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Research

 

 

 

 

 

 

Sensory Dissonance and Sonic Sculpture

 

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This research demonstrates how sensory dissonance can be used to visualize the sonic occupation of a given space. Sound sources can be arranged in three-dimensional space to produce an aggregate of atmospheric vibrations that are ultimately revealed as sonic sculpture.

 

 

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Paper published in the proceedings of the 40th International Computer Music Conference (ICMC 2014) held in Athens, Greece: Spatial Utilization of Sensory
Dissonance

 

 

Tools used to create, measure, and visualize sensory dissonance can be downloaded below. Each tool requires the software Max/MSP. To obtain the source code, please contact SonimmersionSupport.

 


 

Sensations of Tone: Sonic Immersion and Spatialization in the Allosphere

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Sensations of Tone is an interactive audio-visual installation presented in the Allosphere at the California NanoSystems Institute (CNSI) building at the University of California Santa Barbara.

The Allosphere is a 30 foot diameter spherical enclosure built inside of a three story near-anechoic chamber. The spherical enclosure is completely illuminated by 26 projectors and enveloped by 140 speaker elements, generating audio and visual immersion into virtual environments. 

To learn more about the Allosphere visit the websites below:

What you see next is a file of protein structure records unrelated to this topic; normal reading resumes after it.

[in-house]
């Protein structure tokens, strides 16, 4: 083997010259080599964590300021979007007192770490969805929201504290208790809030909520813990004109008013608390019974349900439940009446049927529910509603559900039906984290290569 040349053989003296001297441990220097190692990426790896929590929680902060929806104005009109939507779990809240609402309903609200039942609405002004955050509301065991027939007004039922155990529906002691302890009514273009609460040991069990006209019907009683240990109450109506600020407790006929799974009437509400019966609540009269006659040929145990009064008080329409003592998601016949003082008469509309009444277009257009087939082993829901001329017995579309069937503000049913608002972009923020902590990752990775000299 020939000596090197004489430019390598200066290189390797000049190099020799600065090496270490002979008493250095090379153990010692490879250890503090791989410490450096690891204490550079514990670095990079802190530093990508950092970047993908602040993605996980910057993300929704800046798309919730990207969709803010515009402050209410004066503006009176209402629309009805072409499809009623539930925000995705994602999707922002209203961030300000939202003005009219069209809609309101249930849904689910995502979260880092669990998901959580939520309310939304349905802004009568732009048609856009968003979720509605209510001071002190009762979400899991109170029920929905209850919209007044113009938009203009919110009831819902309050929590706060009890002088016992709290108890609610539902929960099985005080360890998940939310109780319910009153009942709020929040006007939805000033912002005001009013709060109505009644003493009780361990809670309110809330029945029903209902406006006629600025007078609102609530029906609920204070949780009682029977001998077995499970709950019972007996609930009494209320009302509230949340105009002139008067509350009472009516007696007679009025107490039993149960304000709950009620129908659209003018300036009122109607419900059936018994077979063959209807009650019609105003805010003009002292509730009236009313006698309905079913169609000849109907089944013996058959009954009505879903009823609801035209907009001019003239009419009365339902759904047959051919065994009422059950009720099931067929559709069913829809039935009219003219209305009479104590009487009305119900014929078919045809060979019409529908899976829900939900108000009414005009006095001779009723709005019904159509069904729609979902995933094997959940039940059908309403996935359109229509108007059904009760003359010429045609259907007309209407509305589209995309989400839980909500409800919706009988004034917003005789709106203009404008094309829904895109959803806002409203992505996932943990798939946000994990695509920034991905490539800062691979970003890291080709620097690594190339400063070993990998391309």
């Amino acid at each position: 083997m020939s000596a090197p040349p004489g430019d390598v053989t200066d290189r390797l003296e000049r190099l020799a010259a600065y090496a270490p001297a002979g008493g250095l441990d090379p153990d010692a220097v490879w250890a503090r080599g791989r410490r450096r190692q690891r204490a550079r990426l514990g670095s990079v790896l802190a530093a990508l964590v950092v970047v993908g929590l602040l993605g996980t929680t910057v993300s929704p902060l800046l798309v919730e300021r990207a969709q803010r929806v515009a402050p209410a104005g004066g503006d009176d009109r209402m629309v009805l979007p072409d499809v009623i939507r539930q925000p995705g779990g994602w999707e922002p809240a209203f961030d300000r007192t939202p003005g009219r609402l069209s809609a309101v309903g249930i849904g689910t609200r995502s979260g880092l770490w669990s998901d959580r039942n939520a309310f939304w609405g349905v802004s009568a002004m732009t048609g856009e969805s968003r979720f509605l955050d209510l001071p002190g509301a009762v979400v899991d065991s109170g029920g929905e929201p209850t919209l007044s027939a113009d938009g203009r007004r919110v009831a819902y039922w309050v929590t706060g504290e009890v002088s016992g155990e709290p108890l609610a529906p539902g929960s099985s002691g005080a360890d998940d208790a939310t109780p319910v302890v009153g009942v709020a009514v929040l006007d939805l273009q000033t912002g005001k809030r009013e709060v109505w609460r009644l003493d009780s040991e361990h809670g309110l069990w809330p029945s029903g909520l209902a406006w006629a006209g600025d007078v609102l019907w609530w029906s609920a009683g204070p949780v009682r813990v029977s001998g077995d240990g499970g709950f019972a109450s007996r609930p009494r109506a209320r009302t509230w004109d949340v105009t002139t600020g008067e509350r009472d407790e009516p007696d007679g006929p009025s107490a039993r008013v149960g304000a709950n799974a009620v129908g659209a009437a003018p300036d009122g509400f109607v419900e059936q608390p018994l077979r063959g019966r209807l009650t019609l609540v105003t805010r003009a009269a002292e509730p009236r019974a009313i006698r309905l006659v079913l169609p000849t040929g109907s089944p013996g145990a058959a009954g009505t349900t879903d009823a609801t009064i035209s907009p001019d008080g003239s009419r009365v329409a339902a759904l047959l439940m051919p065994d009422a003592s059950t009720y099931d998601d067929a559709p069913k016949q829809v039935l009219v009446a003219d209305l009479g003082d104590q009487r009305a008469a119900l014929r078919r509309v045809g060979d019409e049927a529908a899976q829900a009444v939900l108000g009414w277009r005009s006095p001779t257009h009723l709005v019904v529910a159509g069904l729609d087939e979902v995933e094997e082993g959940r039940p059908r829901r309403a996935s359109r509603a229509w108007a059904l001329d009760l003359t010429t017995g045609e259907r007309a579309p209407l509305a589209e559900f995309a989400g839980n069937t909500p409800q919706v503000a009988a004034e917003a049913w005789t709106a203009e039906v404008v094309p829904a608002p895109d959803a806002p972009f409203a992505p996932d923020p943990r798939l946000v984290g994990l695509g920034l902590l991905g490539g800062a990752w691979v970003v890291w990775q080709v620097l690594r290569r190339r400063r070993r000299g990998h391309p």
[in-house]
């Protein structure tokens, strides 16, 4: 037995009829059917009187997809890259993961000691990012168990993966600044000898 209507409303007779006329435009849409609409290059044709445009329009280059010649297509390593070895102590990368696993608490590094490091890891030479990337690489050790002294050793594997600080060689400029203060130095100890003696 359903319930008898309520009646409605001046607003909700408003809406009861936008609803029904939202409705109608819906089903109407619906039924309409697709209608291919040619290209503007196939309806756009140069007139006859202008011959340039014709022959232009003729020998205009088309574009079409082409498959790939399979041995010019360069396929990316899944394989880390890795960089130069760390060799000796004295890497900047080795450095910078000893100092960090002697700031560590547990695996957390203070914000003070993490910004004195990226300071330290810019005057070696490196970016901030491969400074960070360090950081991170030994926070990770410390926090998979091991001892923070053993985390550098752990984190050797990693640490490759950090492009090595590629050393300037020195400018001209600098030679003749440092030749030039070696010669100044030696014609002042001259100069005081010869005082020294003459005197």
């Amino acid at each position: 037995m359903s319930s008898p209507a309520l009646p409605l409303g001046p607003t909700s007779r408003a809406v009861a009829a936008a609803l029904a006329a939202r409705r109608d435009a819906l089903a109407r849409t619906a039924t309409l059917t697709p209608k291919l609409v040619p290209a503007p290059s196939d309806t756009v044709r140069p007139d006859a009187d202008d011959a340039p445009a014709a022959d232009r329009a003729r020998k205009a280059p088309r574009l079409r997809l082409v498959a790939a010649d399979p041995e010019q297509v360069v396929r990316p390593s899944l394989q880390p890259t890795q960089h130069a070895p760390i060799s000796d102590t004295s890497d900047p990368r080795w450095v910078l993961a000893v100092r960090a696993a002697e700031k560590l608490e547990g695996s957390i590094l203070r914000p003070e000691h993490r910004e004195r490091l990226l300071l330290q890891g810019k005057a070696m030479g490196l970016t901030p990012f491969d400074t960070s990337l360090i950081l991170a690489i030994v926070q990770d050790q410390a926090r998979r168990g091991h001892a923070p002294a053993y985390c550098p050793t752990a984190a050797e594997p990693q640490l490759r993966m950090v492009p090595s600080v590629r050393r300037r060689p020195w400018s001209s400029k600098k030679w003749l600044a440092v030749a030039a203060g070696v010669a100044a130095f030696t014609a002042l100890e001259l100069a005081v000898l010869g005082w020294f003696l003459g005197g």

The piece, Sensations of Tone, is an interactive installation that allows users to create sonic environments via exploring various levels of sonic roughness. The piece has its core lying in theories associated with sensory dissonance. In particular, algorithms are employed that allow the user to control the amount of roughness present in a given sonic spectra and that allow the user to select optimum combinations of the spectra. Visuals projected onto the spherical screen communicate to the user the source location of each sound along with the sensory contribution to the environment.

Using the control interface of an iPad, sonic spectra can be precisely focused or randomly dispersed among the Allosphere’s spherical array of 140 speaker elements.  The user sculpts the sonic atmosphere by adjusting volume, roughness level, pitch ratio, and panning for each of three voices present.

 


 

Fractal Geometry and Music

Compositional research that explores the application of fractal structures and chaotic behavior to musical form and harmony.

Paper published in the 2001 conference proceedings for Bridges: Mathematical Connections Between Art, Music, and Science: Exploring Fractal Geometry in Music

Scores of movements from the suite Dimensions for flute, clarinet, and piano can be obtained by clicking on one of the images below:

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Chaotic Convergence

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Iterations I

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Strange Attractors